This chapter focuses on the transformational potential, possible through a coaching engage- ment. The coaching-client relationship is explored and a real-life coaching scenario is used as the foundation from which to extra- polate key points. There are various concepts, practices and tools introduced and explanati- ons for their purpose and benefits, in addition to, how they were used are described. Sugges- tions for how to use these tools and plan for a future interaction are provided.


Springer-Verlag Berlin Heidelberg 2016, S. Greif et al. (Hrsg.), Handbuch Schlüsselkonzepte im Coaching, Springer Reference Psychologie, DOI 10.1007/978-3-662-45119-9_74-1

Co-Creation of Meaning

Communication is both action and process. The purpose of communication is to exchange information with others. In this exchange, individuals seek coherence in their understanding so that they can know what this interaction means to them, how they should act, and how to coordinate meaning making with others. All of this is heavily influenced by the context within which this communication takes place. The perspectives used to make meaning of communication are created from one’s culture and include past experiences, family, education, and other significant as well as minor influences. One of the challenges of effective intercultural communication is that the frames used to interpret communication and make meaning differ because of how worldviews are developed.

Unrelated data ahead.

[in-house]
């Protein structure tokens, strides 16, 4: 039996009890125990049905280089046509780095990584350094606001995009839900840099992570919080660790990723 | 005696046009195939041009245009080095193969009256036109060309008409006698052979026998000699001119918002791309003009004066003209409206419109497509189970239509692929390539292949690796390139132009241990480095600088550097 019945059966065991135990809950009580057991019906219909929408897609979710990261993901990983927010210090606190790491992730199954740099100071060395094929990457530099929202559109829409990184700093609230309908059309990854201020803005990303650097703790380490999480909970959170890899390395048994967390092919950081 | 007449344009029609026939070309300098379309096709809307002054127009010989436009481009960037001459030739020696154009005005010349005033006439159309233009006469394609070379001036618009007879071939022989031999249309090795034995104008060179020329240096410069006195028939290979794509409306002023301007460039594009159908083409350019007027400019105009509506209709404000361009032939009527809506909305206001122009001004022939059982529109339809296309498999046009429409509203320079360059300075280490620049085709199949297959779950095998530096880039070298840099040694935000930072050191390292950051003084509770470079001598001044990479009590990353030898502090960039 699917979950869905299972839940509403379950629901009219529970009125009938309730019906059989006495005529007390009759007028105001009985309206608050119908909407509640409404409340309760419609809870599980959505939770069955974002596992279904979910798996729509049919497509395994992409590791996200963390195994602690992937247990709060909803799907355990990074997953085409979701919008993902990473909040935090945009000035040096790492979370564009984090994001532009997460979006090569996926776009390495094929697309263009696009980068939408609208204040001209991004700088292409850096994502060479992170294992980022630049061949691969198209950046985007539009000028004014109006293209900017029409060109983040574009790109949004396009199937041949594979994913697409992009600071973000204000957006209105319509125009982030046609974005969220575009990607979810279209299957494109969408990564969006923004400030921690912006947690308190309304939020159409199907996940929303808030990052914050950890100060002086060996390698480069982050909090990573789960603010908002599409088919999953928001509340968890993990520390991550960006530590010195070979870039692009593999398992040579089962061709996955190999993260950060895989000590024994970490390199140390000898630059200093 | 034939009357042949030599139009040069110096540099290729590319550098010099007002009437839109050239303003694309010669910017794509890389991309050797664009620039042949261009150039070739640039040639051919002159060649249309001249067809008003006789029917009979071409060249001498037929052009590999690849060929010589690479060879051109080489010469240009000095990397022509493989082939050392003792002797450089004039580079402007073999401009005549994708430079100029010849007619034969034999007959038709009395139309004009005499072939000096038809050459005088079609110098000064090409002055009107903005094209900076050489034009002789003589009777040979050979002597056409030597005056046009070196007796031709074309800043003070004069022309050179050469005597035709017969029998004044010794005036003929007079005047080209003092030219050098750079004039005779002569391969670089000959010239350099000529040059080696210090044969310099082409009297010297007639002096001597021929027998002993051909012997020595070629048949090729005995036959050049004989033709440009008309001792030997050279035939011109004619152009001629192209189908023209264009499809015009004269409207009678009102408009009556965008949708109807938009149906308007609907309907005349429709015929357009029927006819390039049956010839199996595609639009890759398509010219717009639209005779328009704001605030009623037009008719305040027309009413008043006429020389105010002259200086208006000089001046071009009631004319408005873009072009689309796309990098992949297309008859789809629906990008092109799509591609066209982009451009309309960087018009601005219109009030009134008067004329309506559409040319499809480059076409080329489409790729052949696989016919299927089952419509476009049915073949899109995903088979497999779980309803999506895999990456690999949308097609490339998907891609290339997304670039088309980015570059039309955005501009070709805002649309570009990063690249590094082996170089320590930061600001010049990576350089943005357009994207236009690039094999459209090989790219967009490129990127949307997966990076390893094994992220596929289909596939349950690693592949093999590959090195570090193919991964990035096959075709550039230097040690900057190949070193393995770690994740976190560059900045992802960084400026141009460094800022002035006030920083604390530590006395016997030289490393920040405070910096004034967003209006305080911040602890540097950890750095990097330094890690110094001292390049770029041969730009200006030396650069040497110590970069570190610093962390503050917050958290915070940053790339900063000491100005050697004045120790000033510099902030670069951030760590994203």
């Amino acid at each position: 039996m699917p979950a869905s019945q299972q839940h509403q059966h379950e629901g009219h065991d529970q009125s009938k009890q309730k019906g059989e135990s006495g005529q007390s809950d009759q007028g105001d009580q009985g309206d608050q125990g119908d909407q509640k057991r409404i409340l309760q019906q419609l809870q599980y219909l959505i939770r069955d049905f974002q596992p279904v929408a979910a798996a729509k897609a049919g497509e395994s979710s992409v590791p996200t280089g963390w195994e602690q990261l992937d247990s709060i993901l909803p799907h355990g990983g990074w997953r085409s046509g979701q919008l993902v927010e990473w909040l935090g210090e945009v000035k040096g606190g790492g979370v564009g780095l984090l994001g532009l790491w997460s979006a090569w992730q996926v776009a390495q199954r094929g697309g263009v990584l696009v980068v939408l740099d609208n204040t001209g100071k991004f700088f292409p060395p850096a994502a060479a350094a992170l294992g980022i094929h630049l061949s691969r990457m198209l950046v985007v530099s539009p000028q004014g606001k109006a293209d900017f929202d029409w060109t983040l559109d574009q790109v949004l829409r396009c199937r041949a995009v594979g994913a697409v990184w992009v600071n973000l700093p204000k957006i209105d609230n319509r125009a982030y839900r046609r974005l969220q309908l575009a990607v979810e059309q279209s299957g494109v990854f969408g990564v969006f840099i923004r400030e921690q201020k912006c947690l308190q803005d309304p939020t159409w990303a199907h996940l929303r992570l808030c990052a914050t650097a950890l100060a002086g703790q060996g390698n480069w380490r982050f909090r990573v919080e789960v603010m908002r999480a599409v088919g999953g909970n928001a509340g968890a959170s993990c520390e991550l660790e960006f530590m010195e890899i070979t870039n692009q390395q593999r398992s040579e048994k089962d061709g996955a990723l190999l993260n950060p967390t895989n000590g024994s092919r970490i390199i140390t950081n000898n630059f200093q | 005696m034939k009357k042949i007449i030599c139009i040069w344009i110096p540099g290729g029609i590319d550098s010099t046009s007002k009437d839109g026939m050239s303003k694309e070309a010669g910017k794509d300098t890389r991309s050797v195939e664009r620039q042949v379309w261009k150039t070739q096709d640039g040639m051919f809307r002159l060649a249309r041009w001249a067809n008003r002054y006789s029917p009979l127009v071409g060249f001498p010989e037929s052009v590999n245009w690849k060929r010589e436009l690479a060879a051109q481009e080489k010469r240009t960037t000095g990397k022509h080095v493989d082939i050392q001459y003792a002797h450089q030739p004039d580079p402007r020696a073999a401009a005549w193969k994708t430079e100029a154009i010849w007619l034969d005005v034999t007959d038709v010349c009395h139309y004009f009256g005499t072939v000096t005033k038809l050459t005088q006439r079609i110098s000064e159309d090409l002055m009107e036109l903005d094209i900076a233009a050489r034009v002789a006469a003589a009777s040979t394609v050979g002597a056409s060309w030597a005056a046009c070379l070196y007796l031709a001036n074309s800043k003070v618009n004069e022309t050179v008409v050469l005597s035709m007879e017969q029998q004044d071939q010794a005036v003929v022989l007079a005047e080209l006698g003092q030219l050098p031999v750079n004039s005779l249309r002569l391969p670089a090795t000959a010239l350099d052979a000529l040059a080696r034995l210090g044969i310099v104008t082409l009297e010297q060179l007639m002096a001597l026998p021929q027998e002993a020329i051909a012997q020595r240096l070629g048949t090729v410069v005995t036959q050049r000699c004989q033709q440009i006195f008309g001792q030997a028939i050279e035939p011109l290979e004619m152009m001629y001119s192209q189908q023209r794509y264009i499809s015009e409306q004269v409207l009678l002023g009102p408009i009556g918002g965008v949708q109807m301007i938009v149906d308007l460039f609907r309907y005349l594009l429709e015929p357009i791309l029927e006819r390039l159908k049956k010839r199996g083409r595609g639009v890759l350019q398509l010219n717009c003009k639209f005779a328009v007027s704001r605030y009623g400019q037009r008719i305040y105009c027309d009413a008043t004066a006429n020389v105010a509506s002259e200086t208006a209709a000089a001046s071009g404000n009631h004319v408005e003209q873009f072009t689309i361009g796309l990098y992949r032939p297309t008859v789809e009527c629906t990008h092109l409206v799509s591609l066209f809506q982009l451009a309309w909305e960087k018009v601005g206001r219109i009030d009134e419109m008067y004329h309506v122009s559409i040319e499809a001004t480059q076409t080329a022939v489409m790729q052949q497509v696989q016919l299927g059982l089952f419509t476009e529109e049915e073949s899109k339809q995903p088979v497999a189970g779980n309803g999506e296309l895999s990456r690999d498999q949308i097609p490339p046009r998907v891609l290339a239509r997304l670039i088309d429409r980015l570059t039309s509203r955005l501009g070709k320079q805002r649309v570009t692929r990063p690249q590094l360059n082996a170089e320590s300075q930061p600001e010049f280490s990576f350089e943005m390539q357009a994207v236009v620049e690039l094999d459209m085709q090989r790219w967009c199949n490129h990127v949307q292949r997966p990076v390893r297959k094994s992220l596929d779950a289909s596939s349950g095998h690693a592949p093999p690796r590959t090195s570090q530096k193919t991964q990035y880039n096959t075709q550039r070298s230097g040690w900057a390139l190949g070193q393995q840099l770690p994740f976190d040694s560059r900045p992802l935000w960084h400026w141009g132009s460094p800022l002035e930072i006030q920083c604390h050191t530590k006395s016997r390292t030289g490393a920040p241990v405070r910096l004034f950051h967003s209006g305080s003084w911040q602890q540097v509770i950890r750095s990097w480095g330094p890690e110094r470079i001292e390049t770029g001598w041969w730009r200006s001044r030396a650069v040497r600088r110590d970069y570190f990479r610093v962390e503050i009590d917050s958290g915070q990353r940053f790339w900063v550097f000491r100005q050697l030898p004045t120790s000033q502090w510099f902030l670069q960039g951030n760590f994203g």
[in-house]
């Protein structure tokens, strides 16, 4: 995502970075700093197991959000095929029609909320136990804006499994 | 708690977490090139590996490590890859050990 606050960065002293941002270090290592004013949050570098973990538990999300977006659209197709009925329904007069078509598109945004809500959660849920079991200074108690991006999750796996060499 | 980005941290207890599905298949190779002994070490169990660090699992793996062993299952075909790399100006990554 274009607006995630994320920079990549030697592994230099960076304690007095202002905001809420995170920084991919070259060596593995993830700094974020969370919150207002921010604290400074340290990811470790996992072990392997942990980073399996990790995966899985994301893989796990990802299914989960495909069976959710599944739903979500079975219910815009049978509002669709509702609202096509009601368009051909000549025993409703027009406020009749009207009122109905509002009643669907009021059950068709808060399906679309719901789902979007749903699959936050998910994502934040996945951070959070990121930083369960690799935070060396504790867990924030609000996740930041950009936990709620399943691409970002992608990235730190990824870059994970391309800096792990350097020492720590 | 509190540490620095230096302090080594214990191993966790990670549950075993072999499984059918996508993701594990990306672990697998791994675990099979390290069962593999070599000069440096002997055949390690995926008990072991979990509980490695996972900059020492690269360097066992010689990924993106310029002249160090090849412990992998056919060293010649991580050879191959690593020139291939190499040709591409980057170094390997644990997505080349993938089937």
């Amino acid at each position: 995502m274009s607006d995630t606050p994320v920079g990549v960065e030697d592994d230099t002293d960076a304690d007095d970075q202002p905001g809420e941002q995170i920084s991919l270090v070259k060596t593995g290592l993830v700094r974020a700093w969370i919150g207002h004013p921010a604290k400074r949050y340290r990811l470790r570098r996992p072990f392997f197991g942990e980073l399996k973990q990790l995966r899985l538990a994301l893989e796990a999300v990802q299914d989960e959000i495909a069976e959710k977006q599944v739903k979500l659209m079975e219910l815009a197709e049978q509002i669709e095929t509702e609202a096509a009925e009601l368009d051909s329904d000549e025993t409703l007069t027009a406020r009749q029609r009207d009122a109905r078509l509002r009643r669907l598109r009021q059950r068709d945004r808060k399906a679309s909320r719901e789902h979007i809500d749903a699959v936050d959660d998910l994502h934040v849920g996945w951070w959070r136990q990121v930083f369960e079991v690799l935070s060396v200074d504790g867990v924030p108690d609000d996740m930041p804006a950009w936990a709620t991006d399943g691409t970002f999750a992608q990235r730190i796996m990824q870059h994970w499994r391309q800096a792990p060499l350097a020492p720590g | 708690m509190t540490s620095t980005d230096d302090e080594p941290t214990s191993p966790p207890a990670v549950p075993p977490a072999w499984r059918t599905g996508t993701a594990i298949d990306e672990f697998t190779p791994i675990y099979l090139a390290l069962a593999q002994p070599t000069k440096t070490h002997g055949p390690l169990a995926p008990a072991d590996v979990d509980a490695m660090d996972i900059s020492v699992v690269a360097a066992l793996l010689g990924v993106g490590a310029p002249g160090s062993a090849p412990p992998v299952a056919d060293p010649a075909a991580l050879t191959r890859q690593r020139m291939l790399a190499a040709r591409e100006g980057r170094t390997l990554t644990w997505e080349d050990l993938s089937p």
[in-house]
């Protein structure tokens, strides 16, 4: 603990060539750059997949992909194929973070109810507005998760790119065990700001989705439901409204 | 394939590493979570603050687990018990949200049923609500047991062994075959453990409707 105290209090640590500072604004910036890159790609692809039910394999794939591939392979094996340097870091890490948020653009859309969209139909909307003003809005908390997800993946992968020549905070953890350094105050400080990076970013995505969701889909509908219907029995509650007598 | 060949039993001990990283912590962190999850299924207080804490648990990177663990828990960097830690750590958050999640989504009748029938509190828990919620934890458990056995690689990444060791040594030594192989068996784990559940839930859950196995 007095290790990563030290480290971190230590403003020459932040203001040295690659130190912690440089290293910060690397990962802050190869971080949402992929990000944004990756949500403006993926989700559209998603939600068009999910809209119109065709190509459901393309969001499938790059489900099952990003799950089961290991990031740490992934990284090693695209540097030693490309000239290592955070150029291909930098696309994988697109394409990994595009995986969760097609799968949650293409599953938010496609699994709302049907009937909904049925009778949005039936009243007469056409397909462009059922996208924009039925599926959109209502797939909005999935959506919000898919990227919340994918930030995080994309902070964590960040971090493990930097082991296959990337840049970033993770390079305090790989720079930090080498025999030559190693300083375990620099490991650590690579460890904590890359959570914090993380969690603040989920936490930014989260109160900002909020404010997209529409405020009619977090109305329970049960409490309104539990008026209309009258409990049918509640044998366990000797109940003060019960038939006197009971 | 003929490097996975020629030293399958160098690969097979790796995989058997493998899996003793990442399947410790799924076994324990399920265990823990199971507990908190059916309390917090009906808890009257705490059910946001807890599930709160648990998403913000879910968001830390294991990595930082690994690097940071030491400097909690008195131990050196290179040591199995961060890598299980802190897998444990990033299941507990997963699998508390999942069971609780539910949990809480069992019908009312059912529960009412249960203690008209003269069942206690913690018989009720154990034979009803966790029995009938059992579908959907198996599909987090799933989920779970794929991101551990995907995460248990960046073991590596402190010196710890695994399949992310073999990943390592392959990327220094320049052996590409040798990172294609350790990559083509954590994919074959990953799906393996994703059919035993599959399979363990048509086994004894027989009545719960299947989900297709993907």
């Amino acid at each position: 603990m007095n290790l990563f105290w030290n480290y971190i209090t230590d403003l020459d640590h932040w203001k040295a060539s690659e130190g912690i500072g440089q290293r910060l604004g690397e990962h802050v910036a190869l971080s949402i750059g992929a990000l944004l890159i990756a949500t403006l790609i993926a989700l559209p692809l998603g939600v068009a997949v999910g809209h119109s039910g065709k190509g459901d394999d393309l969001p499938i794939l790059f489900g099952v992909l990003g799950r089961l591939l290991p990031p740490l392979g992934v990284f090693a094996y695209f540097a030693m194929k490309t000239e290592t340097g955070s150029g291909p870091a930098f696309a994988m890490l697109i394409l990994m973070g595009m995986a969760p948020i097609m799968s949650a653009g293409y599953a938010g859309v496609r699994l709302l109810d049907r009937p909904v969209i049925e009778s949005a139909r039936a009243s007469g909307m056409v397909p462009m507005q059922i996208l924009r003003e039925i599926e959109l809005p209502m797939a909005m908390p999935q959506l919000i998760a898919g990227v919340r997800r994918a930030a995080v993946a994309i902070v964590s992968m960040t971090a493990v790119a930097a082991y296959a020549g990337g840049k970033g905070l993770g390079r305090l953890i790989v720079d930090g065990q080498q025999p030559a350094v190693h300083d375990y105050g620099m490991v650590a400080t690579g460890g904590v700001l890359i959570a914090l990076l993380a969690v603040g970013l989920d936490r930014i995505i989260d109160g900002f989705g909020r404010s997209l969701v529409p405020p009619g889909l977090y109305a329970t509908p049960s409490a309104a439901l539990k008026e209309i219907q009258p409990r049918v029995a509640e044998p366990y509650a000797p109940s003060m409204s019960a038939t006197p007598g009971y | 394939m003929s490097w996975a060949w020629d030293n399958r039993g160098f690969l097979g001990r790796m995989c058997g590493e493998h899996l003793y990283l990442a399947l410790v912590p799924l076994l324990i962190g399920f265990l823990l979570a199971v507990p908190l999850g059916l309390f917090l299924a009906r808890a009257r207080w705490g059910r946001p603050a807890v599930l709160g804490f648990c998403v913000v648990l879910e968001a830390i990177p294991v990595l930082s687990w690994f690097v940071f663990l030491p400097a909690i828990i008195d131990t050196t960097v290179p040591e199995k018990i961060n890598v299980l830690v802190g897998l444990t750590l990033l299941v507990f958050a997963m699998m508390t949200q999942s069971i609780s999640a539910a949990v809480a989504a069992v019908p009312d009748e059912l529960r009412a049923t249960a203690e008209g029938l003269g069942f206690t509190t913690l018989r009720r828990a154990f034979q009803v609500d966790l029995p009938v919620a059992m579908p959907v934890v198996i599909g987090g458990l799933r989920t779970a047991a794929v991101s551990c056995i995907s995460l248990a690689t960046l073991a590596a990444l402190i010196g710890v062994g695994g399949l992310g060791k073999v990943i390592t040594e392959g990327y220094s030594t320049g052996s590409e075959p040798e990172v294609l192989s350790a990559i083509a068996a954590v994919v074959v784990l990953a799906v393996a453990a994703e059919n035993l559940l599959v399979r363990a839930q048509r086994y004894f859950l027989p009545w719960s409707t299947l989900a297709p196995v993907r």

This entry explores how worldview frames are formed, how meaning is made in relationships, and how shared meaning can be co-created. Co-creating shared meaning is important for effective intercultural communication for people to understand one another, coexist, and work together collaboratively. 


Janet M. Bennett, Ed., The SAGE Encyclopedia of Intercultural Competence, 2015, Sage Publications

Disciplinary Approaches to Culture: An Overview

Co-authored with Ria Yoshida

Culture plays an essential role in shaping how people see the world. It creates the lenses that form one’s perspective, which influences how meaning is made from observations, perceptions, interpretations, and evaluations. Intercultural competence, also known as cross-cultural competence, is the ability to effectively comprehend, respond to, and communicate with people from diverse cultural backgrounds in a variety of contexts. To be interculturally competent requires the necessary skills and the capacity to juggle multiple cultural vantage points simultaneously.

In this entry, several definitions are showcased from a variety of disciplines. Intercultural competencies are framed through the perspectives of cultural anthropology, political science, sociology, psychology, and communication. The entry discusses cultural paradigms, characteristics, and competencies as well as the role and value of measuring intercultural competency.


Janet M. Bennett, Ed., The SAGE Encyclopedia of Intercultural Competence, 2015, Sage Publications

International Negotiation

Co-authroed with Ria Yoshida

There are a variety of situations or contexts in which it is necessary to negotiate with people from different international cultures. When such negotiation occurs, there are two major complex systems coming together in a particular set of actions: (1) culture and (2) negotiation. Culture can be thought of as a socially constructed set of beliefs, values, rituals, experiences, systems, institutions, and so on, that a group of people created and by which they live. Negotiation can be thought of as a joint decision-making process in which two or more parties in relationships may bargain or resolve a problem and come to an agreed course of action.